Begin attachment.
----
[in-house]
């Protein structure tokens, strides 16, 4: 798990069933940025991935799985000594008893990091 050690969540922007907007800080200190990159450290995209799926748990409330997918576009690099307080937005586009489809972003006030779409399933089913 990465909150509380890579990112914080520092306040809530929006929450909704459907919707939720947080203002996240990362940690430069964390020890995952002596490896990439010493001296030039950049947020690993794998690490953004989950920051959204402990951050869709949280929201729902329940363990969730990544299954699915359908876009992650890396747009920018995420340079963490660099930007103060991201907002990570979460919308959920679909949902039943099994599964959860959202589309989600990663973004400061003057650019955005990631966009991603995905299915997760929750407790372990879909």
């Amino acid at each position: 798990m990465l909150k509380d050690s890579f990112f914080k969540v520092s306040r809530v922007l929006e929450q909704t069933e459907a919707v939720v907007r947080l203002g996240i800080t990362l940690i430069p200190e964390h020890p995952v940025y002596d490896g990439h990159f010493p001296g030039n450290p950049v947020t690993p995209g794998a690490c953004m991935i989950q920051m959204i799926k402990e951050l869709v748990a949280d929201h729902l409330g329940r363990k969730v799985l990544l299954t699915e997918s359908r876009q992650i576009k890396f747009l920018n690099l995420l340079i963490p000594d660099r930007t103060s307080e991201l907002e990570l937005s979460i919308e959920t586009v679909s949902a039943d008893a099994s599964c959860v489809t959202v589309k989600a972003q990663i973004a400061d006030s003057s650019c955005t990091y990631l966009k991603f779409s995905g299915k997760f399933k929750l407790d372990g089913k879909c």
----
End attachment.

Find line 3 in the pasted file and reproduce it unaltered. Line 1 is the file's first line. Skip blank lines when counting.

């Amino acid at each position: 798990m990465l909150k509380d050690s890579f990112f914080k969540v520092s306040r809530v922007l929006e929450q909704t069933e459907a919707v939720v907007r947080l203002g996240i800080t990362l940690i430069p200190e964390h020890p995952v940025y002596d490896g990439h990159f010493p001296g030039n450290p950049v947020t690993p995209g794998a690490c953004m991935i989950q920051m959204i799926k402990e951050l869709v748990a949280d929201h729902l409330g329940r363990k969730v799985l990544l299954t699915e997918s359908r876009q992650i576009k890396f747009l920018n690099l995420l340079i963490p000594d660099r930007t103060s307080e991201l907002e990570l937005s979460i919308e959920t586009v679909s949902a039943d008893a099994s599964c959860v489809t959202v589309k989600a972003q990663i973004a400061d006030s003057s650019c955005t990091y990631l966009k991603f779409s995905g299915k997760f399933k929750l407790d372990g089913k879909c």